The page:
• Post-program assessment (T2): Evaluation conducted at the end of the project. The analysis of the data collected (T0, T1 and T2) made it possible to quantify the increase in well-being and the decrease in symptoms in beneficiaries after the program. Furthermore, results made it possible to detect the main risk and protection factors in the participants and, starting from these, to offer indications on the actions to be taken to promote resilience processes in users of day care centers and other services for users with experience of mistreatment and neglect on national territory.

 

5) Model Implementation 

After the definition of a Plan of Action and the assessment phase, operators started implementing activities and learned techniques with children, teenagers and their families. In parallel, operators were asked to compile a Logbook. It was divided into four sections, one for each of the principles of action transmitted during the capacity building. Operators were tasked with reporting activities, workshops and actions relating to each principle, as well as their perceived effectiveness in achieving the goal, undertaken in the work with users.

 

6) Follow-up

Right after the second assessment, the follow-up meeting (March-April 2019) occurred, aimed at reorienting the work on the basis of results, strengths and weaknesses highlighted in monitoring phase. In particular, operators had the opportunity to reflect together with the RiRes team on the advantages and criticalities of the model, as well as on the results that emerged from the comparison between the first and second administration on the evolution of the psychosocial well-being of users. The follow-up was therefore a moment in which to reflect jointly, review and reorganize the planning of the work carried out up to then, and to reorient it in the next phase.

 

7) Writing a handbook

At the end of the project, RiRes produced an operational handbook aimed at operators and stakeholders who work in the fight against child maltreatment. The manual has a twofold objective: collecting the experiences of those who have implemented the ToR model, within the IoConto Network, and offering good practices, methodologies, techniques and tools oriented to the resilience paradigm, tested by the pilot work on field. The text "Tutors of Resilience in the IoConto Network" is available at the following link: https://www.cesvi.org/wp-content/uploads/2019/11/IoConto_manuale_operativo-2.pdf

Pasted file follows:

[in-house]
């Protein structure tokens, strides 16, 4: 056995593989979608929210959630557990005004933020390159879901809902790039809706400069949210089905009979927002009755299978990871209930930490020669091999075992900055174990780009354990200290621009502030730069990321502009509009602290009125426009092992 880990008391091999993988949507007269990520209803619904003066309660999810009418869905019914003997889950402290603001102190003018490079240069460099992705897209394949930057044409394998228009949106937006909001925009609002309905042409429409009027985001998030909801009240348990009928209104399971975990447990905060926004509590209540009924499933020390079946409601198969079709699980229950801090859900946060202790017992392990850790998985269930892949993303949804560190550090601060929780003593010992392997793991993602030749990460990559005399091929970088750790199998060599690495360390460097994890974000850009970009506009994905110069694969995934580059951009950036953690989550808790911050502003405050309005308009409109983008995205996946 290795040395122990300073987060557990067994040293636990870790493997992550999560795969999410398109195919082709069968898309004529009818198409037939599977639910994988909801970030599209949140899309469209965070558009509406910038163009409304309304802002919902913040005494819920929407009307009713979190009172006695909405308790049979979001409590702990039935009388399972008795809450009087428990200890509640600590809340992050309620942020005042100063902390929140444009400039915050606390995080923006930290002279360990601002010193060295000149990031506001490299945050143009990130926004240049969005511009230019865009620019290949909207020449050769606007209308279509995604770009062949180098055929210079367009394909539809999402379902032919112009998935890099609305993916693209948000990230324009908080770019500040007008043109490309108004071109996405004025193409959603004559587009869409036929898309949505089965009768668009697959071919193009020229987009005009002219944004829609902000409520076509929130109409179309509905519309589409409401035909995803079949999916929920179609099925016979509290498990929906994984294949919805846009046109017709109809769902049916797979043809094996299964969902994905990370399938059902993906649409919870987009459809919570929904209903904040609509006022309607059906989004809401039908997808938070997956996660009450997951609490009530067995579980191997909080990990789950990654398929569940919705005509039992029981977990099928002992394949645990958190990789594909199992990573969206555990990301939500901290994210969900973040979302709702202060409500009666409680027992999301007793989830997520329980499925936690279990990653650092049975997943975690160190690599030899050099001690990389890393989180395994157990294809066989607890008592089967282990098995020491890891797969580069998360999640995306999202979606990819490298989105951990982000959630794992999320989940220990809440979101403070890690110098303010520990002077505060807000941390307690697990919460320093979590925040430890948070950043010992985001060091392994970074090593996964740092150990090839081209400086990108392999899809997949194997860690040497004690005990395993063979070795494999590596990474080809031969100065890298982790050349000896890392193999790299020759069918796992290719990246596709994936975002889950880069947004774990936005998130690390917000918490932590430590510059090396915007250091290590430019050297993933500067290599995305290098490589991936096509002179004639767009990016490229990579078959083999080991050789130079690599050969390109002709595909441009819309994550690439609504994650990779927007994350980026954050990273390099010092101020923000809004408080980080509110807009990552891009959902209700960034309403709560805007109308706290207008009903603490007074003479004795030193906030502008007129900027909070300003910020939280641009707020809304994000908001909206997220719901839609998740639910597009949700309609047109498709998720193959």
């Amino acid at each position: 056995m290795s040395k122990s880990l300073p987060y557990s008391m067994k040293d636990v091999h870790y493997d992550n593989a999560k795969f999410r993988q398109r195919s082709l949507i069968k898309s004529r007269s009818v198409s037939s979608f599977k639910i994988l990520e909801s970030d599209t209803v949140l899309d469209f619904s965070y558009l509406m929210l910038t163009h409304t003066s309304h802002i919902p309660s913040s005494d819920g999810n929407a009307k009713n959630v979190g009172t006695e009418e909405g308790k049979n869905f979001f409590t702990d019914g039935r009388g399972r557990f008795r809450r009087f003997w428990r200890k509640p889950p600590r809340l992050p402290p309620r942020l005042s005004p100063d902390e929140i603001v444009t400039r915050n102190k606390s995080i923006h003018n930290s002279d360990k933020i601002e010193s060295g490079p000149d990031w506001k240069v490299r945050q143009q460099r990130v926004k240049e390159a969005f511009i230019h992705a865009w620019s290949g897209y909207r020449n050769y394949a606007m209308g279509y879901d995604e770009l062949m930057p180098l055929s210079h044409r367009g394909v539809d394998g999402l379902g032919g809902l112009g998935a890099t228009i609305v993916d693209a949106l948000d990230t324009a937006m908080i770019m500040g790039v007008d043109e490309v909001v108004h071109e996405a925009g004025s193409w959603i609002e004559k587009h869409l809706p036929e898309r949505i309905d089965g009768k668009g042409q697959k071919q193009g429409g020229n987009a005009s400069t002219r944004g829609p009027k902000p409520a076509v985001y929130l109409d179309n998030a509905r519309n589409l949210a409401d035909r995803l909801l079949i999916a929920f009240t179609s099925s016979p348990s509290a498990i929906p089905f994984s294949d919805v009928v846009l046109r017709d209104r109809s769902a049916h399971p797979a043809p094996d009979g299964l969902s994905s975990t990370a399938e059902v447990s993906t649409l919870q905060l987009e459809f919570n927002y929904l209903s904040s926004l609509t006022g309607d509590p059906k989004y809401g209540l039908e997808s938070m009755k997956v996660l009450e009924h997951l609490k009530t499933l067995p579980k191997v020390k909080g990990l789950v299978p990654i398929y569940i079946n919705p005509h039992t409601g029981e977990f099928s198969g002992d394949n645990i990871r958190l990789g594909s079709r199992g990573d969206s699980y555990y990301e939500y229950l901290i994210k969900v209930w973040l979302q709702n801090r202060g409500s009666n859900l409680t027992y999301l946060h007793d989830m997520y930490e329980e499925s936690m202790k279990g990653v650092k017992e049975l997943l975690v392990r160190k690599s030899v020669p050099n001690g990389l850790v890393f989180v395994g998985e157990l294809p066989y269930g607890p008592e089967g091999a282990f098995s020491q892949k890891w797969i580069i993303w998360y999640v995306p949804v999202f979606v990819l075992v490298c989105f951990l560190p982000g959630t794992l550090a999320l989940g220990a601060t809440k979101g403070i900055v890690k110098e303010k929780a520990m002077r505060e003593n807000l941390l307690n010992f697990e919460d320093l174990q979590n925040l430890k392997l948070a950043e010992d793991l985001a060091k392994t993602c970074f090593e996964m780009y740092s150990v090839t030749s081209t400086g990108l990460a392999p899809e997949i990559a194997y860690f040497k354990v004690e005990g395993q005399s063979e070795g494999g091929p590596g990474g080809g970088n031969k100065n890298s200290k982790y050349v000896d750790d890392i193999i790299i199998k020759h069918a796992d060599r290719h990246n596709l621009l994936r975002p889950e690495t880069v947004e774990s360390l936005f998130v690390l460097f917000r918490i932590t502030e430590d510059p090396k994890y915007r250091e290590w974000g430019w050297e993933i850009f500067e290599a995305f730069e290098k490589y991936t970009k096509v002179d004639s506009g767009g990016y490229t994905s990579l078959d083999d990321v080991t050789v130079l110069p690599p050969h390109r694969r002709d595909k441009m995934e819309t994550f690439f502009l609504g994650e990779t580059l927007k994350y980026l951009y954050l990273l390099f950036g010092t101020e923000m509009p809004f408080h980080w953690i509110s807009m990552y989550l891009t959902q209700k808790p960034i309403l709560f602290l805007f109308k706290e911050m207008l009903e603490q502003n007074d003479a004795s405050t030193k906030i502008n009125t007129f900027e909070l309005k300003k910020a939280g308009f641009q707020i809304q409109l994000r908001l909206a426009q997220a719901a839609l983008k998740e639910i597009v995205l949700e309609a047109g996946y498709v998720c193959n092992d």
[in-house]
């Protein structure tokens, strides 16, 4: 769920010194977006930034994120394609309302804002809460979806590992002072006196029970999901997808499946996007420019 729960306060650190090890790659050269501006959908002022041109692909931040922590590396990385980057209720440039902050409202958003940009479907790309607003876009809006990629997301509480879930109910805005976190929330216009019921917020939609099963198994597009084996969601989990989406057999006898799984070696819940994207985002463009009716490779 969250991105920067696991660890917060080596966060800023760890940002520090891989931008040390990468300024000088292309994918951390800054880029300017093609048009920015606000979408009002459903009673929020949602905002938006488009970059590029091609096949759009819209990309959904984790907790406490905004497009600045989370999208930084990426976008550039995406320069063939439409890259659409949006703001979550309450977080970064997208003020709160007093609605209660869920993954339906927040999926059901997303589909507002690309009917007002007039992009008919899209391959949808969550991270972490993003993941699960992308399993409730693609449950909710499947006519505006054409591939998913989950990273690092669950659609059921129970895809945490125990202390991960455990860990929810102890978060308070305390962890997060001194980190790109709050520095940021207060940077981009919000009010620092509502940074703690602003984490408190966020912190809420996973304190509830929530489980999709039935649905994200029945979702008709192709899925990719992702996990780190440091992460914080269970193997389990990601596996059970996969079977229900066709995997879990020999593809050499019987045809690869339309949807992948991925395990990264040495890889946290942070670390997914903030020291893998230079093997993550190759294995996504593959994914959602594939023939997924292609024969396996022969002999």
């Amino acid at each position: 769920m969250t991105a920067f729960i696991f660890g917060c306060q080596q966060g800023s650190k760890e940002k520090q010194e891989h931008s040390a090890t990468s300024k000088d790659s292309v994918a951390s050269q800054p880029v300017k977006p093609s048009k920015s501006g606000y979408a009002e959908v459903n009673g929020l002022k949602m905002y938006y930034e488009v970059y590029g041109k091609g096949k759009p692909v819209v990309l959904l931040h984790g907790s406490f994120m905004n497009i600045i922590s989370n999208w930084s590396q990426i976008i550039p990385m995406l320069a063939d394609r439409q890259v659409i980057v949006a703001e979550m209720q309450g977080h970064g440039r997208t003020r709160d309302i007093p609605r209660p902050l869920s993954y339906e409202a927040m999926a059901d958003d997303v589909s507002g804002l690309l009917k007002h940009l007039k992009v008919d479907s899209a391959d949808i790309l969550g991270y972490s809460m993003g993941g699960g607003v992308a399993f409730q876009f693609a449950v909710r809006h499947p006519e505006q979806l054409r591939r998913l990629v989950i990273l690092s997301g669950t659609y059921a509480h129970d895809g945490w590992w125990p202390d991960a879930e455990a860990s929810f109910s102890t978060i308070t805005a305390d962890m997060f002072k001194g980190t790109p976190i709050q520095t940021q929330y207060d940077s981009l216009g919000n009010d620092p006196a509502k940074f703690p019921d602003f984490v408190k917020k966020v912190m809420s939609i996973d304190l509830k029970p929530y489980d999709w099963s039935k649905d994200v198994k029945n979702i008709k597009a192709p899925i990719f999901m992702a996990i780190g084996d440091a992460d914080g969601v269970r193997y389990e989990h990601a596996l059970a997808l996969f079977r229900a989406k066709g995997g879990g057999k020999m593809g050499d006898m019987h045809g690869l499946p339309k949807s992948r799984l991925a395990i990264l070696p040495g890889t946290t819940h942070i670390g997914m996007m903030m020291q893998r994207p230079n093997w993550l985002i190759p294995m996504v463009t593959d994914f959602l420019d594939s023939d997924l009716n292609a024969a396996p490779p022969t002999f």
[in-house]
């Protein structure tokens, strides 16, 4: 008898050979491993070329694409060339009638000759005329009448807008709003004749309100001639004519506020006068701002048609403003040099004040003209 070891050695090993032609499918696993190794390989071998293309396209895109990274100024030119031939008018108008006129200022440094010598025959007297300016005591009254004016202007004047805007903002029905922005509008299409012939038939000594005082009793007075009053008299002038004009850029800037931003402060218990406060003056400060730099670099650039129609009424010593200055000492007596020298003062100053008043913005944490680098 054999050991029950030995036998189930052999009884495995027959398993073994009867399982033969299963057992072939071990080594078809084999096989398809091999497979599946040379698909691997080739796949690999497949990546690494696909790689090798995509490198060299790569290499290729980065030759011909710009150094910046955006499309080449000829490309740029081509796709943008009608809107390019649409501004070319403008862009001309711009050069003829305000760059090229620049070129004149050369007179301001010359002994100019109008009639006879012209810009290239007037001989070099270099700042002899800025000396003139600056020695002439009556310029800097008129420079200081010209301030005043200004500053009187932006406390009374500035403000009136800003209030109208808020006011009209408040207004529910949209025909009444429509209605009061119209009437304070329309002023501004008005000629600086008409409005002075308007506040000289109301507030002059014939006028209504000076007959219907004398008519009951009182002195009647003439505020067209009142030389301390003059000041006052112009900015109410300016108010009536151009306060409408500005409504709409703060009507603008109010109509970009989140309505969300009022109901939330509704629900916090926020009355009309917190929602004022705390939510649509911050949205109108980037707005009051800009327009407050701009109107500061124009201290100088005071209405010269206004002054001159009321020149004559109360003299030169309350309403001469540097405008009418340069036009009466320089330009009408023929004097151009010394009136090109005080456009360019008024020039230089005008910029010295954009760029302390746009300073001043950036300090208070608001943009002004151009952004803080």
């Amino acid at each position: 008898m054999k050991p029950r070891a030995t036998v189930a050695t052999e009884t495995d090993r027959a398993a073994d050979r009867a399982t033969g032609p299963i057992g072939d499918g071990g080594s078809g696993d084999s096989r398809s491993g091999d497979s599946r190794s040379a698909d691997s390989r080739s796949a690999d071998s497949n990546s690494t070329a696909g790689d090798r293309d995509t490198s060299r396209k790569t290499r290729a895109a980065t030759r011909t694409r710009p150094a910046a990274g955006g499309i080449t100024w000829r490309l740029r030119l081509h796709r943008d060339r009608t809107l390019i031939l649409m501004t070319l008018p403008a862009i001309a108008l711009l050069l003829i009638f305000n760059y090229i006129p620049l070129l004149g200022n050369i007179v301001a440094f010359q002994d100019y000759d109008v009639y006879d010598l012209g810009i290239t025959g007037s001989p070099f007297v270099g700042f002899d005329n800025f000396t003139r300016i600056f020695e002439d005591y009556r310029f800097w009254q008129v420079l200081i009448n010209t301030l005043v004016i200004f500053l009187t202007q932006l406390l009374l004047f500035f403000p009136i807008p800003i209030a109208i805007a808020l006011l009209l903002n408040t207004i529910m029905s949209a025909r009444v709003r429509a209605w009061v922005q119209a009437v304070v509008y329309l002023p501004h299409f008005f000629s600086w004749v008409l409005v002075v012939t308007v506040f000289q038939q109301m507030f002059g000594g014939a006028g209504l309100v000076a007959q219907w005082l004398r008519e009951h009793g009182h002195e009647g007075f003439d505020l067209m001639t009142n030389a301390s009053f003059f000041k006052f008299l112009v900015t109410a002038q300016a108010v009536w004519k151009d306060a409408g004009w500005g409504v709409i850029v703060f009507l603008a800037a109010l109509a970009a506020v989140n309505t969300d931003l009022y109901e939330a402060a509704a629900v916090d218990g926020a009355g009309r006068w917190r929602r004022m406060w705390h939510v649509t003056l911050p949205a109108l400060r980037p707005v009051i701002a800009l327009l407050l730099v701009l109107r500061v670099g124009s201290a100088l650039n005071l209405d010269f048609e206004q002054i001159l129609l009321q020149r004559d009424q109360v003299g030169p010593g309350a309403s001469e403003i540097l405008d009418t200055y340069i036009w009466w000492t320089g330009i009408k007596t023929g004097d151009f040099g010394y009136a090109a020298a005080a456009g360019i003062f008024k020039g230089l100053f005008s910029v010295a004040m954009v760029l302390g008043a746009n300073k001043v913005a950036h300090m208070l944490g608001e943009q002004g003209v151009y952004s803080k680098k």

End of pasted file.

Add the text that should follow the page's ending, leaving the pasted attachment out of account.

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HOW AND WHY RESILIENCE

Risk factors of families in vulnerable contexts can lead to maltreatment and abuse, if not intercepted. Thus, they may be regarded as potential generators of psychological, attention-related, behavioral, emotional and relational disorders for minors. In most cases, interventions are carried out ex-post, that is when the violence has already been perpetrated, and are aimed at reducing dysfunctional behaviors and symptoms, when they are already embedded in family mechanisms. The resilience approach offers a different perspective on intervention, focused on the early recognition of risk factors that threaten the functioning of the nucleus and on the identification and strengthening of individual, family and contextual resources capable of countering those risks. In particular, several authors have recognized the importance assumed by educational figures, who are capable of providing conscious support to strengthen individual's resources as an essential protective factor in the activation of resilient processes. Therefore, resilience is not conceived as a personality trait or as an innate element. Rather, RiRes conceptualizes resilience as a dynamic process that can be activated and facilitated by the presence of operators who perform the function of ToR.

So, introducing the resilience framework within child protection projects means developing context-specific and multi-level experiential capacity building programs. These agendas are aimed directly at care workers and indirectly at ultimate beneficiaries, namely minors and families at risk. Thus, capacity building acts on various interconnected levels:

  • Reshaping of the "victimized" and "passivized" image of families exposed to conditions of risk and violence: the capacity building allows operators to change perspective in order to conceive users as subjects with resources able to cope with adverse events, rather than victims.

  • Ability to recognize, identify and mirror resources in users: operators are mainly guided in exploring the resources (I AM, I CAN, I HAVE) that are essential assets in supporting minors and caregivers in the (re) discovery and strengthening of these resources.

  • Building a path towards positive well-being that stems from resources: the ToR model allows operators to reformulate the classic paradigm that equates well-being with care of vulnerabilities, integrating it with a concept of well-being conceived as the realization of the individual potential of facing adverse events.